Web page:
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Without well maintenance, Lakemoor water pours like crude oil

Mon, Jul 24 2017 03 PM
black water from Lakemoor well
That's water coming out of that pipe. It's
so black that it looks like crude oil but
it's not - it's water from a Lakemoor
well that is grossly overdue for well
chlorination and maintenance.
No, that is not “bubbling crude” coming up where “Old Uncle Jed was shooting at some food;” that’s well water coming out of a Lakemoor well. The water looks like “Black Gold, Texas Tea” because no one has bothered to maintain this well since …, well, probably since this well was drilled.

Few Lakemoor wells get this bad. Even if maintenance isn’t done as often as it should be, the wells are maintained well enough that, at the worst, the water is a little off color when next it is chlorinated. Unfortunately, the color of the water is not the real problem, though it is hardly palatable. The problem is what’s in the water.

Water that black, coming from a well that was seldom chlorinated, is very likely to contain viruses, bacteria and parasites. That’s possible even if the water comes out of the well nice and clear. But, the likelihood of contaminated water increases when a well is as neglected as this well was.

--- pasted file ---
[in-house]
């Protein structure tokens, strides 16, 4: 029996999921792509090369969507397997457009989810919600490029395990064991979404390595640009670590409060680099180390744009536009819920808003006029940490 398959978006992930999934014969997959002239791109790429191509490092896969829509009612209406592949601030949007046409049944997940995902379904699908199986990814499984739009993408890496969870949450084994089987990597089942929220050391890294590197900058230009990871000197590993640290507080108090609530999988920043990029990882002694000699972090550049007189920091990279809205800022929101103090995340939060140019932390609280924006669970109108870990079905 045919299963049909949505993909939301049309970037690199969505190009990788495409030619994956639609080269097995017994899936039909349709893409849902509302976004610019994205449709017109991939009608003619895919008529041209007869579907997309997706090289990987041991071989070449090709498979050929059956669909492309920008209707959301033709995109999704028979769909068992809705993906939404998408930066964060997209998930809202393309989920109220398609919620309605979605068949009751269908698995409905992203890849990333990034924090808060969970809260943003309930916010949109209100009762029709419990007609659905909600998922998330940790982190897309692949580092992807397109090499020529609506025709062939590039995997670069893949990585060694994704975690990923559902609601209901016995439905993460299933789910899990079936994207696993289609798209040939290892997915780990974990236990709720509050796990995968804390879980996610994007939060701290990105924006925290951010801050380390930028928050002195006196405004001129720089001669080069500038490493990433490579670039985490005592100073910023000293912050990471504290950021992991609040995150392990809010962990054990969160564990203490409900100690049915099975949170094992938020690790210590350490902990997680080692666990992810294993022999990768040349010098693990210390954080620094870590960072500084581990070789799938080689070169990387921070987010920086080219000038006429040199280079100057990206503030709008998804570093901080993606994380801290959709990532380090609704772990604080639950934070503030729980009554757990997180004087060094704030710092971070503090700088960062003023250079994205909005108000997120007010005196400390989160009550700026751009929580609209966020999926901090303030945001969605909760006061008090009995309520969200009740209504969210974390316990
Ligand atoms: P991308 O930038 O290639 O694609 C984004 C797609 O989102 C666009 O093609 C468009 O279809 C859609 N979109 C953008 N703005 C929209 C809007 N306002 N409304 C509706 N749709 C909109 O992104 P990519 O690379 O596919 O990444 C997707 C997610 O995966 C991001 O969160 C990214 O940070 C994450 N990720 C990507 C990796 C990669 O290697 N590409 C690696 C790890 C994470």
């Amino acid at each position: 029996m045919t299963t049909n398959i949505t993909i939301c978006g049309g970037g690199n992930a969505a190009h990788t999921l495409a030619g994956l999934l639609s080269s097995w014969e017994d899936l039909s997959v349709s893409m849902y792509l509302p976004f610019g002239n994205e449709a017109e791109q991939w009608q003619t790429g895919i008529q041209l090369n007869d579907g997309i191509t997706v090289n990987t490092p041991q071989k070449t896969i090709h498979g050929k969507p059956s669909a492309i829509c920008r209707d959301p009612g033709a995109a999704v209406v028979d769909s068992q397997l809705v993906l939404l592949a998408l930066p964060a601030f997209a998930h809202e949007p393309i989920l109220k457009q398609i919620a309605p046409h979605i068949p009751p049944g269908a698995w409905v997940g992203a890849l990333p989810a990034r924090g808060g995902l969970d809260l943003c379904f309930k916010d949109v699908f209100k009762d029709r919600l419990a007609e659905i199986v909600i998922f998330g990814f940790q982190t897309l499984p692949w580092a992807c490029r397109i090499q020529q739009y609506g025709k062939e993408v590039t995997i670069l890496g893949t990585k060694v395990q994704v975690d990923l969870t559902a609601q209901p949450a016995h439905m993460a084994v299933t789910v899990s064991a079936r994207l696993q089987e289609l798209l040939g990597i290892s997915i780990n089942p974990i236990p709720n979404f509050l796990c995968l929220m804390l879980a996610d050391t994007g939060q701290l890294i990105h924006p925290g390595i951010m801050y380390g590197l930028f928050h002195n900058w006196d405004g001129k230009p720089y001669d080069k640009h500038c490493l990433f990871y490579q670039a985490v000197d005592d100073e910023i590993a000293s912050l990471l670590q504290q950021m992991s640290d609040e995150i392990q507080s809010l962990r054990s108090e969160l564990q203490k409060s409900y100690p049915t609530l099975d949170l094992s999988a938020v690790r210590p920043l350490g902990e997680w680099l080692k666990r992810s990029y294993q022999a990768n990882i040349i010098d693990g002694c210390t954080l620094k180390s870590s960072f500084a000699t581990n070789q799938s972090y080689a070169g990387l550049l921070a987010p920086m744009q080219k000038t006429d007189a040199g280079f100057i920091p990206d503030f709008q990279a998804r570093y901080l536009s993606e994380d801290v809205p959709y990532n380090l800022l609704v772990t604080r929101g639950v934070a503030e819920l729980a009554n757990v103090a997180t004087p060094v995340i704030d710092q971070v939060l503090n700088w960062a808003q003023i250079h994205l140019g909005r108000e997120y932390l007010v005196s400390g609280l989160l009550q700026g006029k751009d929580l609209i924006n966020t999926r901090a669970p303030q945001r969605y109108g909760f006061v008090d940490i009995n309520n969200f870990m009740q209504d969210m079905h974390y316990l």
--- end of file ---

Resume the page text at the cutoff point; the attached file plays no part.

The well technician chlorinating this well said that the water ran black for 20 minutes. It then ran brown for another 20 minutes. And, after all that, when he moved the pump a little in the well, bumping the casing, the water turned black all over again.

With a well this bad, it’s necessary to brush and descale the well before flushing again and chlorinating. Brushing and descaling is a process where a special liquid is added to the well and then agitated. Then, it’s left to sit for 24 hours before it’s pumped off.

In the case of this Lakemoor well, the well technician said it was a darn good thing that he decided to pump the water over the top rather than flushing it through the plumbing in the house. If he had done the latter, he’d have spread that much throughout the plumbing.

While few wells, in Lakemoor or elsewhere, get this bad, a well this bad offers a stark lesson for everyone with a private well. If you let your well go for 10 or 15 years, your well water may be as black as this. But, even if you don’t, the process that turned this water black has already started. It’s just a question of how long you’ll let it go.

Well technicians, even health departments, recommend that you chlorinate your well annually. Looking at this picture, it seems like a very good idea.

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